Reworking Established Nodes


New technology markets and a flattening in smartphone growth has sparked a resurgence in older technology processes. For many of these up-and-coming applications, there is no compelling reason to migrate to the latest process node, and equipment companies and fabs are rushing to fill the void. As with all electronic devices, the focus is on cost-cutting. But because these markets are likely ... » read more

Materials For Future Electronics


Examining the research underway in electronics materials provides a keyhole view into what may be possible in future electronics design. Although some of this research will not end up in commercial products, it does provide an indication of the kinds of problems that are being addressed, how they are being approached, and where the research dollars are being spent. Flexible electronics are a... » read more

System Bits: May 9


Graphene adopts exotic electronic states In a platform that may be used to explore avenues for quantum computing, MIT researchers have found that a flake of graphene, when brought in close proximity with two superconducting materials, can inherit some of those materials’ superconducting qualities. They reminded that in normal conductive materials such as silver and copper, electric curren... » read more

Speeding Up Neural Networks


Neural networking is gaining traction as the best way of collecting and moving critical data from the physical world and processing it in the digital world. Now the question is how to speed up this whole process. But it isn't a straightforward engineering challenge. Neural networking itself is in a state of almost constant flux and development, which makes it something of a moving target. Th... » read more

System Bits: April 4


Nanodevices for extreme environments in space, on earth Researchers at the Stanford Extreme Environment Microsystems Laboratory (XLab) are on a mission to conquer conditions such as those found on Venus: a hot surface pelted with sulfuric acid rains, 480 degrees C, an atmosphere that would fry today’s electronics. By developing heat-, corrosion- and radiation-resistant electronics, the team ... » read more

System Bits: March 28


Automating biology experiments with adapted Lego kit To bring more of the features of modern biology labs — that often use robotic assemblies to drop precise amounts of fluids into experimental containers — to students and teachers, Stanford University researchers have shown how an off-the-shelf Lego kit can be modified to create inexpensive automated systems to do this in clubs or classro... » read more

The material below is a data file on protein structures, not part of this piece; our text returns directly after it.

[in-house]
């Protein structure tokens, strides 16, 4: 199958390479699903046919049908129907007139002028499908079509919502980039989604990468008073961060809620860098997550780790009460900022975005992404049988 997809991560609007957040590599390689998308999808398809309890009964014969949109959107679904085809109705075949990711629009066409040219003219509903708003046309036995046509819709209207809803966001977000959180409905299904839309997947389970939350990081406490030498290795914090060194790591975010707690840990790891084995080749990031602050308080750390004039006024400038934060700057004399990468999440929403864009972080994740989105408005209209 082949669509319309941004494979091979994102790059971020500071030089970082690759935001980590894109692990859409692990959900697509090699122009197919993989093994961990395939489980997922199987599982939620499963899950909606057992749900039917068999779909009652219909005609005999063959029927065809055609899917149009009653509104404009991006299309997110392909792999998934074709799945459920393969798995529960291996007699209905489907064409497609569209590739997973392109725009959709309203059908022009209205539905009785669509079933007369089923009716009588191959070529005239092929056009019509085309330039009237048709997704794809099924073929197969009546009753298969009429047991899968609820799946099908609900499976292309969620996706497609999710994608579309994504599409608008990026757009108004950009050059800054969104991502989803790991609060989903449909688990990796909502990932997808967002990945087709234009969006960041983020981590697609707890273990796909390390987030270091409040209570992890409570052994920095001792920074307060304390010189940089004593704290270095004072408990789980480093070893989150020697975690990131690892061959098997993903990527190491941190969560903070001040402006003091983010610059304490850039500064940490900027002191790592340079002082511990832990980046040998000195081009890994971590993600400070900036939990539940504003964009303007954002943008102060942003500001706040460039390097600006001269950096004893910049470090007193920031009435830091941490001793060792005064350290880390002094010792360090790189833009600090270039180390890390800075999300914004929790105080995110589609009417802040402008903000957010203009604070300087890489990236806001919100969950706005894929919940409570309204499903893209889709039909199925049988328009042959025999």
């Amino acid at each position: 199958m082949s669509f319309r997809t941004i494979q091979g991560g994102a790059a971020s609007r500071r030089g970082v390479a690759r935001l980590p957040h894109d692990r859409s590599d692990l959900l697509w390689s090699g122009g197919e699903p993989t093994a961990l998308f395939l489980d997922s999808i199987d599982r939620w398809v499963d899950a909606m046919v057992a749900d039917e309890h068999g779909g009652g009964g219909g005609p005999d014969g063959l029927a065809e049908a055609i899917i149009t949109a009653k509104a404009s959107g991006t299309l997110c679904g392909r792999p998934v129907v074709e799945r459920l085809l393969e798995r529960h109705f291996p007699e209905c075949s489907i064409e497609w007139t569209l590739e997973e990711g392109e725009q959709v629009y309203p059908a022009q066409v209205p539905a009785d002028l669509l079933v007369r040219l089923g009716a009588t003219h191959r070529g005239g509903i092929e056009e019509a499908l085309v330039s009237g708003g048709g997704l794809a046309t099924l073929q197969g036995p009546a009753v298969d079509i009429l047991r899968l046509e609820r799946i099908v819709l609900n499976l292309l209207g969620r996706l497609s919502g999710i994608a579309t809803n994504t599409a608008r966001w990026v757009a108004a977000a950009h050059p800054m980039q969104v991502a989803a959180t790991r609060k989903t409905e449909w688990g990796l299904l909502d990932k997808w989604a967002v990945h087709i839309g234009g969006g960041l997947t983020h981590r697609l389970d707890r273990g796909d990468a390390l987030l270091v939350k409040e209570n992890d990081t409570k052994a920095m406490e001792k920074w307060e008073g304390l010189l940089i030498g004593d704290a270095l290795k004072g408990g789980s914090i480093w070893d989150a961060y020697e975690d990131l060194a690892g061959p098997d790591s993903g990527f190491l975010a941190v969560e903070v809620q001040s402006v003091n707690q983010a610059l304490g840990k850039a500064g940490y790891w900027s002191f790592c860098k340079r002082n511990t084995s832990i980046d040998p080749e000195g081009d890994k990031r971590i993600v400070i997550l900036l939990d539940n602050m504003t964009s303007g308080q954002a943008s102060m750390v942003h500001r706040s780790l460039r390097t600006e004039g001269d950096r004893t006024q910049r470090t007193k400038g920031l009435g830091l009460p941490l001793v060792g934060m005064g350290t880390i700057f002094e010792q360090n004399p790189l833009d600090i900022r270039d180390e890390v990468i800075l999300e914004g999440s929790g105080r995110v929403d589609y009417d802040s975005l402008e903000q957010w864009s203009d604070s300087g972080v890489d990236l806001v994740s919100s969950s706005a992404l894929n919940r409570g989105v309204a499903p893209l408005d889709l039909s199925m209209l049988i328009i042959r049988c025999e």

System Bits: March 21


Sensors vulnerable to sonic cyber attacks According to University of Michigan researchers, sound waves could be used to hack into critical sensors in a wide range of technologies including smartphones, automobiles, medical devices and IoT devices. New research calls into question the longstanding computer science tenet that software can automatically trust hardware sensors, which feed auton... » read more

System Bits: March 14


Neuromorphic computing While for five decades, Moore’s law held up pretty well, today, transistors and other electronic components are so small they’re beginning to bump up against fundamental physical limits on their size, and because Moore’s law has reached its end, it’s going to take something different to meet the need for computing that is ever faster, cheaper and more efficient. ... » read more

What Does An AI Chip Look Like?


Depending upon your point of reference, artificial intelligence will be the next big thing or it will play a major role in all of the next big things. This explains the frenzy of activity in this sector over the past 18 months. Big companies are paying billions of dollars to acquire startup companies, and even more for R&D. In addition, governments around the globe are pouring additional... » read more

System Bits: Feb. 21


Recreating the brain Stanford University and Sandia National Laboratories researchers have created an organic, high-performance, low-energy artificial synapse for neural network computing that aims to better recreate the way the human brain processes information, and could also lead to improvements in brain-machine technologies. Alberto Salleo, associate professor of materials science and e... » read more

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